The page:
Tim: I’m curious how you managed this, because it seemed like a lot of drastic changes.
Adam: This is why I’m not necessarily telling people to just go on this ketogenic diet. First of all, I’m not a nutritionist, I just play one on TV. So I’m a nutritionist, secondly, I’m not going to lie, it's not easy to adjust to this type of diet. If you’re used to eating grains and carbohydrates — I’m essentially a vegetarian that is saturating their vegetables with saturated fat and all kinds of fats, and having small portions of animal protein, whether it be a chicken or a fish or a cow, all well raised, but they’re small quantities. I’m not eating a lot. I’m also intermittent fasting. I’ll go at least two or three times a week, I’ll go anywhere from eighteen to twenty four hours without eating. I’ll be drinking lots of liquids, I’ll be drinking homemade beef broth or chicken broth, and that’s it. So that’s all I eat, one meal all day.
Tim: So tell us your schedule Adam. So with this intermittent fasting, what time are you stopping eating at the end of the day?
Adam: I’ll eat dinner.
Tim: At what time?
Adam: Anywhere between five and seven most days. So let’s say I finish eating seven. I won’t eat again until at least two or three o’clock the next day. On some cases I won’t eat again until dinner the next day.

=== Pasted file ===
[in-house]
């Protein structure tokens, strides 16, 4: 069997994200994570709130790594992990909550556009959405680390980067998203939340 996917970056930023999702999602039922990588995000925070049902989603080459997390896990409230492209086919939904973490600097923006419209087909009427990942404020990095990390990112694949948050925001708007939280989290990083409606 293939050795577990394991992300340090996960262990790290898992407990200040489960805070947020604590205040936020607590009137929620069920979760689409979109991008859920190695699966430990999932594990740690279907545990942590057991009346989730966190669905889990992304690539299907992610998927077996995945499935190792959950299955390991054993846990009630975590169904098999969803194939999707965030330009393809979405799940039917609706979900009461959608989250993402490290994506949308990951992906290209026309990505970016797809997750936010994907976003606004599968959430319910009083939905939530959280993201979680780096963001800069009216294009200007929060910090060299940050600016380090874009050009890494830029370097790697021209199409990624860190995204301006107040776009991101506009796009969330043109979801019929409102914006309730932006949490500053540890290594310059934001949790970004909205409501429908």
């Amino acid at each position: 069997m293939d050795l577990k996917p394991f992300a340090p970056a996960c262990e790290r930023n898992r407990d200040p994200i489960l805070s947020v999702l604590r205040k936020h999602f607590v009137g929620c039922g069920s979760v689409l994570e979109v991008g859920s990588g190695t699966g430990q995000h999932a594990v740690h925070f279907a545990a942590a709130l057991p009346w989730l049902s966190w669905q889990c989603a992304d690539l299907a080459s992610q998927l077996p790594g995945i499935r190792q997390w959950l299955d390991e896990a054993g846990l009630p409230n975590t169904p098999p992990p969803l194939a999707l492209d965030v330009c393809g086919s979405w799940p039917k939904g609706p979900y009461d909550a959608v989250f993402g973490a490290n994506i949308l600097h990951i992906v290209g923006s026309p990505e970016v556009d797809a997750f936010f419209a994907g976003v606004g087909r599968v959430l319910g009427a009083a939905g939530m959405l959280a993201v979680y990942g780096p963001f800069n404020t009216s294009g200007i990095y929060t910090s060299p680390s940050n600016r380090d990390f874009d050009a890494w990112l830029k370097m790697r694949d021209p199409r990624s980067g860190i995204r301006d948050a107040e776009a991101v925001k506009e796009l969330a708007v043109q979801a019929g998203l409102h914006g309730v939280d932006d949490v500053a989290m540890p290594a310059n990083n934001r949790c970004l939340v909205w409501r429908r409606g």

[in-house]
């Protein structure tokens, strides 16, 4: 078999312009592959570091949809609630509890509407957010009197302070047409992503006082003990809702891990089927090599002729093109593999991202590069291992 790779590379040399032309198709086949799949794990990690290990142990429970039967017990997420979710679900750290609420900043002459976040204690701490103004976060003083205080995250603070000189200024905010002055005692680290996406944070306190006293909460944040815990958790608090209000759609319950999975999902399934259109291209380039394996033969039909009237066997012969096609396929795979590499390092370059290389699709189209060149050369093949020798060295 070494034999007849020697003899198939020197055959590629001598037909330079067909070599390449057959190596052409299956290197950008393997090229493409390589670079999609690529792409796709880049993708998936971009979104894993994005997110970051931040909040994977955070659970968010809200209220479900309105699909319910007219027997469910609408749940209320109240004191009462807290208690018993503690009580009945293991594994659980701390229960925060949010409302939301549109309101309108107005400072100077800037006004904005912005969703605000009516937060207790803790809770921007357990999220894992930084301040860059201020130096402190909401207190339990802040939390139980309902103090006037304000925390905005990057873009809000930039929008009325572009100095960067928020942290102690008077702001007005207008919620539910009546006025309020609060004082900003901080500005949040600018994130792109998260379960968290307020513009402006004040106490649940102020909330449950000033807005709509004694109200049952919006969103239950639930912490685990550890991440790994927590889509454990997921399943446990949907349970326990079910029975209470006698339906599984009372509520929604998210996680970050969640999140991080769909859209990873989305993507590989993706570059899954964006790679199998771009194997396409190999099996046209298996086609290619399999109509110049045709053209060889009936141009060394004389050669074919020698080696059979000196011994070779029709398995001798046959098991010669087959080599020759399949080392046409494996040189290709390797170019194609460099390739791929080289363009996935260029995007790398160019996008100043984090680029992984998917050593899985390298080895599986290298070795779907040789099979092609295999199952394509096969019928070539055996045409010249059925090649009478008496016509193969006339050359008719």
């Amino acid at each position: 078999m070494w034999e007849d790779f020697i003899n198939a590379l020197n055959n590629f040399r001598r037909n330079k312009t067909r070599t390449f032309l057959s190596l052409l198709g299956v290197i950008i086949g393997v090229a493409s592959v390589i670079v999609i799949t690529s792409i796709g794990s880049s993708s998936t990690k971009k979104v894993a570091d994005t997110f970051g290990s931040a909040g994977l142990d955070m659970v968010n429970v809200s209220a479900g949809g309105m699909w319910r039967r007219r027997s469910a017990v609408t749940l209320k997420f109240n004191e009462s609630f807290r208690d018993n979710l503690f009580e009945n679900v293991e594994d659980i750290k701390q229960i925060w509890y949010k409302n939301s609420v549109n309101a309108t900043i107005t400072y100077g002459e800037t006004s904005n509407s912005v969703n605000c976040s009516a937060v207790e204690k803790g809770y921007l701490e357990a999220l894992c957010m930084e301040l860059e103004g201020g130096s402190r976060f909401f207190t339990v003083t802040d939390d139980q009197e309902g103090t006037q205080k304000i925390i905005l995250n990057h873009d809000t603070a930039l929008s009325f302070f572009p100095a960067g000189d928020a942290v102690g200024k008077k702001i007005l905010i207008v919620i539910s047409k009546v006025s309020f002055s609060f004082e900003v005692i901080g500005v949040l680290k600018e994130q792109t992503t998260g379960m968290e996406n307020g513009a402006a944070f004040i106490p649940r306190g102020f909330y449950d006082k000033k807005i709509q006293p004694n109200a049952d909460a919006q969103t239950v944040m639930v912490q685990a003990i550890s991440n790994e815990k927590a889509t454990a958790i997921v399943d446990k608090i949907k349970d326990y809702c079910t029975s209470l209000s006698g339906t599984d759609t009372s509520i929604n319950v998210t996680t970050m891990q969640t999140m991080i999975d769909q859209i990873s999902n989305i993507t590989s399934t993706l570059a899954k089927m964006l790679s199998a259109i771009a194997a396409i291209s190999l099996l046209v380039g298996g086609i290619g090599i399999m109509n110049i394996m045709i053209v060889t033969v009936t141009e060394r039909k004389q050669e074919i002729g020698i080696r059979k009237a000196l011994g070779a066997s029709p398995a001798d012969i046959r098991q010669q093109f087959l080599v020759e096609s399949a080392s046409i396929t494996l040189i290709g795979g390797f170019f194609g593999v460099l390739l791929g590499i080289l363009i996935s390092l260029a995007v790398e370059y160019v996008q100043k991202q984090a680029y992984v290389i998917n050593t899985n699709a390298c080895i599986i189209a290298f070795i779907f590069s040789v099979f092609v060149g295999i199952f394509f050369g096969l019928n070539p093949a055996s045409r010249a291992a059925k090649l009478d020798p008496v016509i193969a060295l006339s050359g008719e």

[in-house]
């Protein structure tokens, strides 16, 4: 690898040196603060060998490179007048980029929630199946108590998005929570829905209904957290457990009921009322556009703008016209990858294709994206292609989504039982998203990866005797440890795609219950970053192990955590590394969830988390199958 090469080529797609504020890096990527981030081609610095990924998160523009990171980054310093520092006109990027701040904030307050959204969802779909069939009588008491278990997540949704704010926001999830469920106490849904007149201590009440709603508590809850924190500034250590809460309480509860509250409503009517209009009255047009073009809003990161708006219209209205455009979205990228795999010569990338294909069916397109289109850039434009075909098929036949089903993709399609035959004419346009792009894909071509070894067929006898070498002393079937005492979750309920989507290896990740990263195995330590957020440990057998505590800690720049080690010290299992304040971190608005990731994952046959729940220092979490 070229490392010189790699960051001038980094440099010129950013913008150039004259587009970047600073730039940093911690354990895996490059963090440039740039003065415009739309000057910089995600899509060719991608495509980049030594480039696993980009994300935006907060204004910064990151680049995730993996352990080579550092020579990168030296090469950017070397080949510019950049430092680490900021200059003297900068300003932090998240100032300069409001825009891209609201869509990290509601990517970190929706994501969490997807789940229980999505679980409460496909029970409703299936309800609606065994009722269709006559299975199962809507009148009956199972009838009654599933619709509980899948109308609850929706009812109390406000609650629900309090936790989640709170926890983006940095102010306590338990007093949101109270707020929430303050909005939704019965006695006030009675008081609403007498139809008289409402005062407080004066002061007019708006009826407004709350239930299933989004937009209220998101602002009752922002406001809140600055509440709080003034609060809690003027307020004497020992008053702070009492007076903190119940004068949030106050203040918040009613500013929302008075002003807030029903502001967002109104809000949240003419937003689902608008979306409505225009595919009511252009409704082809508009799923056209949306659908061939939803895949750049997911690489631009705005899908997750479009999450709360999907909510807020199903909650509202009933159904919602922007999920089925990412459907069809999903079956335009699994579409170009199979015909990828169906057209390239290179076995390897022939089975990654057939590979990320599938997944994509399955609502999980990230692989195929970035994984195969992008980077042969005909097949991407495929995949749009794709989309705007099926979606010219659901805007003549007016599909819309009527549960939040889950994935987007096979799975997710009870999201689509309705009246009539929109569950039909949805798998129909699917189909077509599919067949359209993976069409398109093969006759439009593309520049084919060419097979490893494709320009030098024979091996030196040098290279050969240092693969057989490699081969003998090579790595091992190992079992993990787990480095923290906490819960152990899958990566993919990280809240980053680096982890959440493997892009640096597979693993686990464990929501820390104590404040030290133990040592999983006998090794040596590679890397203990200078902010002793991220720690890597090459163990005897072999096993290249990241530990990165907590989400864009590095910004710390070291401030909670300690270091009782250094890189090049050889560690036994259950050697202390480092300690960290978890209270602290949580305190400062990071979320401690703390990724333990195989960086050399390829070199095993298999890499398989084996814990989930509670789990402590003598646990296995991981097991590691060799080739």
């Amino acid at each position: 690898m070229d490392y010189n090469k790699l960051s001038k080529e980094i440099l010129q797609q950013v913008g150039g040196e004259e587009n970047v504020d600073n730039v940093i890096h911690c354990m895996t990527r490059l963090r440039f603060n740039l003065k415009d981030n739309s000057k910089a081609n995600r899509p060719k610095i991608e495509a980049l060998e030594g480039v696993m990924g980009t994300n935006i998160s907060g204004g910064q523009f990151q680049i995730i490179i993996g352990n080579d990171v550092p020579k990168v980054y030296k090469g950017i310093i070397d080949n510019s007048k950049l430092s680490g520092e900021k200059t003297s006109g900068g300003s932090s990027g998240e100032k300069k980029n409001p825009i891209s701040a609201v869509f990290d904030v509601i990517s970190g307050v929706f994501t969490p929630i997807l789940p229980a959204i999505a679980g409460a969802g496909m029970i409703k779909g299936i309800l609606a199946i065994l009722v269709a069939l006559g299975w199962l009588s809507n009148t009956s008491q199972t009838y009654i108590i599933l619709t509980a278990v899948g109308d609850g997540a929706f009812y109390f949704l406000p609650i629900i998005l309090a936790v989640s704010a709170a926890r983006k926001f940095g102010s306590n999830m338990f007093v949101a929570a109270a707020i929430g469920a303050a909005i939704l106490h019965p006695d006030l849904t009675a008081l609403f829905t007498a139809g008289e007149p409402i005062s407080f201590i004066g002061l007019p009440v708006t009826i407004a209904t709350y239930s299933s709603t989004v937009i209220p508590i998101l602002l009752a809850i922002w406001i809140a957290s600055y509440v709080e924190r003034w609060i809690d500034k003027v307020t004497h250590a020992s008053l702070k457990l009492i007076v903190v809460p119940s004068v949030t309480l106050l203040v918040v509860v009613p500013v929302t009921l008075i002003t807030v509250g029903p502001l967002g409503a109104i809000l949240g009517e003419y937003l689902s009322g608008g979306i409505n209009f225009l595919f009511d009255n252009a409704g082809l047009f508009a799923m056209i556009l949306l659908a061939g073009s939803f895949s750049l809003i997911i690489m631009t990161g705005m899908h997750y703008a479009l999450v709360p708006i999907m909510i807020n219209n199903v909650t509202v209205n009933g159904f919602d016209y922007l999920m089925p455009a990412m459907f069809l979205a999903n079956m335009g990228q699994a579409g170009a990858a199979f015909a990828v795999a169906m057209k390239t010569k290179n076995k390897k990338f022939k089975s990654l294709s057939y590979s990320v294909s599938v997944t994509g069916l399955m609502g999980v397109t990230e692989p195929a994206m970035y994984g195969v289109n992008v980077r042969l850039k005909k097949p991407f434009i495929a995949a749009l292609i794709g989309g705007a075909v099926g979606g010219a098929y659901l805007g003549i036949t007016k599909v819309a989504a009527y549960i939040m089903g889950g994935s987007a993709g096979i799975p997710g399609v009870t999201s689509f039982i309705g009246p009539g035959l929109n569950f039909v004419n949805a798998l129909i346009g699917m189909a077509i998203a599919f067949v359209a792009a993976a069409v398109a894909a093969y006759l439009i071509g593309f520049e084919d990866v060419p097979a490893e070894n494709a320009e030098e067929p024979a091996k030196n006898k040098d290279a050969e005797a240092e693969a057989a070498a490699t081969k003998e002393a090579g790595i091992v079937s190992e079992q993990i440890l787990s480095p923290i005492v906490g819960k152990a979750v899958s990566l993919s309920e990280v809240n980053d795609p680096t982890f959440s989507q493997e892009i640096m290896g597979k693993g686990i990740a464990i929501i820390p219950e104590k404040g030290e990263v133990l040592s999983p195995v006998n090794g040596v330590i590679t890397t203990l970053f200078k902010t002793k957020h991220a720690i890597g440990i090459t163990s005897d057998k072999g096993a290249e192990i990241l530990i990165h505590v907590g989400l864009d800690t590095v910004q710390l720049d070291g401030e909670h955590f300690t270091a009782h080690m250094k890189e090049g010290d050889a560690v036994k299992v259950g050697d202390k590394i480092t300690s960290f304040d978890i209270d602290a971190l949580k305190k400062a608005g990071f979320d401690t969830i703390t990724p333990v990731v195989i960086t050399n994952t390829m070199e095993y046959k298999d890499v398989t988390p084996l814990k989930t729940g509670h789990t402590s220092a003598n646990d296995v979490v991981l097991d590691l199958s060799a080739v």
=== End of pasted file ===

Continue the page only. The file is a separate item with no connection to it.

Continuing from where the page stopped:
Mike: When you work as much as we do, I’ve got to be honest with you, time flies and you sometimes forget about food. I’m not as strict as Adam is, but I’m probably doing about 85% or 90% of what he is doing in regards to the ketogenic model, and the fasting model without even trying to.
Adam: We work a lot and that speaks to one of the techniques that people recommend to help you through these intermittent fasts and that’s distraction techniques. So when your mind keeps saying eat, eat, eat, distract yourself, pick up your guitar, write a letter, do something else. Distract yourself. A lot of this hunger by the way, is psychological, we’re just not used to it mentally, but besides that, at the beginning, your body is physically wanting that food but once you start utilizing your fat for fuel and you become what they call keto-adapted where your body is primed to really use fat for fuel, and that takes a couple of weeks. Three weeks, four weeks sometimes. The first there or four weeks was the toughest because I was not adapted yet, so I was very hungry. Now, well it’s 4:30 and I haven’t eaten yet today. Last time I ate was dinner time around five yesterday.
Mike: That’s a lie, he had two celery sticks from me.
Adam: That’s true, it’s two celery sticks so I broke my fast. Honestly I grabbed them because they were there, it was not because I was dying to eat something, and if I was dying to eat something, I certainly wouldn’t have picked that.
Sheila: When you say you’re fasting, so you mentioned the broth though. So you have that when you’re fasting, or you just have nothing, you have water.